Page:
21 April 1998 Prewhitening revisited
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Abstract
Previous experiments using highpass nose have either suggested that humans cannot compensate for anti-correlated noise in images or were inconclusive. These results may have been misleading because of the use of a single noise component. For large exponents of fn, image noise within the bandwidth of the signal amplitude for detection. This situation does not correspond to CT or SPECT imaging cases where patient structure with a lowpass spectrum is also present and limits detection accuracy. In addition, humans have two forms of internal noise that limit detection and this may have been the source of poor human performance. So, in this work, experiments were done with two noise components - one broadband to ensure that task performance was always limited by external noise. The experiments were designed to be more precise test of compensation for anti- correlated noise and to provide a more sensitive test of existing observer models. In all cases, separate experiments were done to estimate observer internal noise. The new results show a marked asymmetry between lowpass and highpass noise effects and are consistent withthe view that internal noise is the cause of poor highpass noise performance.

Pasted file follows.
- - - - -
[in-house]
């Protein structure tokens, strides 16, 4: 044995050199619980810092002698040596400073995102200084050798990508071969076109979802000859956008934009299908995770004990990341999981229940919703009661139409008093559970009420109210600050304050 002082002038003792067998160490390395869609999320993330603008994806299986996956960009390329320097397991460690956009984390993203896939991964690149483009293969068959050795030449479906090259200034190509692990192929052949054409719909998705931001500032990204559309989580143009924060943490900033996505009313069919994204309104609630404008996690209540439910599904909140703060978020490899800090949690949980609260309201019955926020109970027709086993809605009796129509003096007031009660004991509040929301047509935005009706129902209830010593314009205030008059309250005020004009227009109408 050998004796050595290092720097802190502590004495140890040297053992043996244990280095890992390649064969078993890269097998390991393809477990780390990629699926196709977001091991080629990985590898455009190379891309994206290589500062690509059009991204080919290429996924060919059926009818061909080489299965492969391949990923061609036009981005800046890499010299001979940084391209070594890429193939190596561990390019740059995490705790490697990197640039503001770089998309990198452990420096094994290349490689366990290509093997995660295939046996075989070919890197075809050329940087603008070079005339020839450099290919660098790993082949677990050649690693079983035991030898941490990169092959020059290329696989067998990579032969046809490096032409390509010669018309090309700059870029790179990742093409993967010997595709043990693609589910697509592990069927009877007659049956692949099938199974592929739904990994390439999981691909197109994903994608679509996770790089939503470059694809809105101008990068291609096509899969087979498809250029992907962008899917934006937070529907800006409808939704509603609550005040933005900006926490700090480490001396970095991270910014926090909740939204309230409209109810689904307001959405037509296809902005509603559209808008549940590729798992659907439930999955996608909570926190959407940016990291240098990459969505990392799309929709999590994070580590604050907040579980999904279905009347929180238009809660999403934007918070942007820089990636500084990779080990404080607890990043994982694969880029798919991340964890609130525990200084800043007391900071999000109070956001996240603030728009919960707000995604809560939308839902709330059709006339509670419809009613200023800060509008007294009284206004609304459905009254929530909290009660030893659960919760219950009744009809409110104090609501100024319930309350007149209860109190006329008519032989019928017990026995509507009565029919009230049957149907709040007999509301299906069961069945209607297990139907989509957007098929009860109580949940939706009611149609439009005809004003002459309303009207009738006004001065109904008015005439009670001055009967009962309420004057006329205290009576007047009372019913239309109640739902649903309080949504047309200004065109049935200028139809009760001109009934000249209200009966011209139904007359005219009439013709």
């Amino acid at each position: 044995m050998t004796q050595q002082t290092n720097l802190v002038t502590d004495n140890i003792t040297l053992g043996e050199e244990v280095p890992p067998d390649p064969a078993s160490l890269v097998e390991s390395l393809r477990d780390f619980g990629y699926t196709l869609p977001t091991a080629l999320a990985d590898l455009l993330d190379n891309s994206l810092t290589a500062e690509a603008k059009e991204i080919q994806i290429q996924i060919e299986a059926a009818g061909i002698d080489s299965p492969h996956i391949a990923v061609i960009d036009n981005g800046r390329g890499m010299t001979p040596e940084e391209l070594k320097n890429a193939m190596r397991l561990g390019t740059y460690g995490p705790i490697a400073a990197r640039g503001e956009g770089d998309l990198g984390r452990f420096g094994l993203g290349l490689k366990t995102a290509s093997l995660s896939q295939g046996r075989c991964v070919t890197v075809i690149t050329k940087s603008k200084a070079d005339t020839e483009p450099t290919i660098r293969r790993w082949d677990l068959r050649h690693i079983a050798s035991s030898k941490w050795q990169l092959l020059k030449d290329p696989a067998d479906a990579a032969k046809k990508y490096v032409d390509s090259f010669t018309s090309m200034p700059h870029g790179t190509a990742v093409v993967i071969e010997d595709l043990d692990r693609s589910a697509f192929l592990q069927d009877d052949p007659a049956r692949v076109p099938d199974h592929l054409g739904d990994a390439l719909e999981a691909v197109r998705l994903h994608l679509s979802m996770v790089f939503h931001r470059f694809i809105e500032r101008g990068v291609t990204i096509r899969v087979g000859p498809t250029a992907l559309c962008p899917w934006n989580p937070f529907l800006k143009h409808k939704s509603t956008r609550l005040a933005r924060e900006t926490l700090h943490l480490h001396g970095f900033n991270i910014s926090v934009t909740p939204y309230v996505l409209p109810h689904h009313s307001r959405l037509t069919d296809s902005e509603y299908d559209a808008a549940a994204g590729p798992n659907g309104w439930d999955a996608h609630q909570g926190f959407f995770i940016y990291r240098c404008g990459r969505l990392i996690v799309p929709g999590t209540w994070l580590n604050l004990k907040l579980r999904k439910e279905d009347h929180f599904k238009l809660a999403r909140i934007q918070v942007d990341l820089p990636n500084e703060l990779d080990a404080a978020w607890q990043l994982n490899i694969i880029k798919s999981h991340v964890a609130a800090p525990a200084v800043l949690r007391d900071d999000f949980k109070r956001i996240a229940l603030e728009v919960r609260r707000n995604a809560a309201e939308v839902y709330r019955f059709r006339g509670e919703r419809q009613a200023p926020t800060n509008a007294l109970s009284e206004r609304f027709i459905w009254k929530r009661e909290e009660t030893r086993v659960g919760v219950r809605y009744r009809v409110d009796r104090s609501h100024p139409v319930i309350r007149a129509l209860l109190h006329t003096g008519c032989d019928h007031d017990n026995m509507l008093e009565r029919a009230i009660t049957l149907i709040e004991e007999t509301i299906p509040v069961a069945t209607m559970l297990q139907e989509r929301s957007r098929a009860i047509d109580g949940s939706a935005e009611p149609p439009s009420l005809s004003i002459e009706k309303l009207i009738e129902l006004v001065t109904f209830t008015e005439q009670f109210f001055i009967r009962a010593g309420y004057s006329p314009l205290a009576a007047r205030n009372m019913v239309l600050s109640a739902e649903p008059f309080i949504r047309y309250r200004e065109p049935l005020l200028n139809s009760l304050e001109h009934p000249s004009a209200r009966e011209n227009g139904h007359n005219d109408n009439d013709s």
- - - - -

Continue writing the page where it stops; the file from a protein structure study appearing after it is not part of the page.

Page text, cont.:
© (1998) COPYRIGHT Society of Photo-Optical Instrumentation Engineers (SPIE). Downloading of the abstract is permitted for personal use only.
Arthur E. Burgess, Arthur E. Burgess, } "Prewhitening revisited", Proc. SPIE 3340, Medical Imaging 1998: Image Perception, (21 April 1998); doi: 10.1117/12.306183; https://doi.org/10.1117/12.306183
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